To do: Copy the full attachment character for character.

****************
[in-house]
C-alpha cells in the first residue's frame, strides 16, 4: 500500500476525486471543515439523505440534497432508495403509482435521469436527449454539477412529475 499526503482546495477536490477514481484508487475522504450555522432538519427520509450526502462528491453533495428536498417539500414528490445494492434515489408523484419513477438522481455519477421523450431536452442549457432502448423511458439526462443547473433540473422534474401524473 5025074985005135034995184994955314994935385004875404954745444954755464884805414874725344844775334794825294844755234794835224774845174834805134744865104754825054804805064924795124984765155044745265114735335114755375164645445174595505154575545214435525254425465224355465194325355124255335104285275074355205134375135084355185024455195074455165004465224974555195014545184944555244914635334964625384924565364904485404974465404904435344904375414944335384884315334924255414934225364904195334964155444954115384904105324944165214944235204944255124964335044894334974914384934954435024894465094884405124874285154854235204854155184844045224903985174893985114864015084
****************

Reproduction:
[in-house]
C-alpha cells in the first residue's frame, strides 16, 4: 500500500476525486471543515439523505440534497432508495403509482435521469436527449454539477412529475 499526503482546495477536490477514481484508487475522504450555522432538519427520509450526502462528491453533495428536498417539500414528490445494492434515489408523484419513477438522481455519477421523450431536452442549457432502448423511458439526462443547473433540473422534474401524473 5025074985005135034995184994955314994935385004875404954745444954755464884805414874725344844775334794825294844755234794835224774845174834805134744865104754825054804805064924795124984765155044745265114735335114755375164645445174595505154575545214435525254425465224355465194325355124255335104285275074355205134375135084355185024455195074455165004465224974555195014545184944555244914635334964625384924565364904485404974465404904435344904375414944335384884315334924255414934225364904195334964155444954115384904105324944165214944235204944255124964335044894334974914384934954435024894465094884405124874285154854235204854155184844045224903985174893985114864015084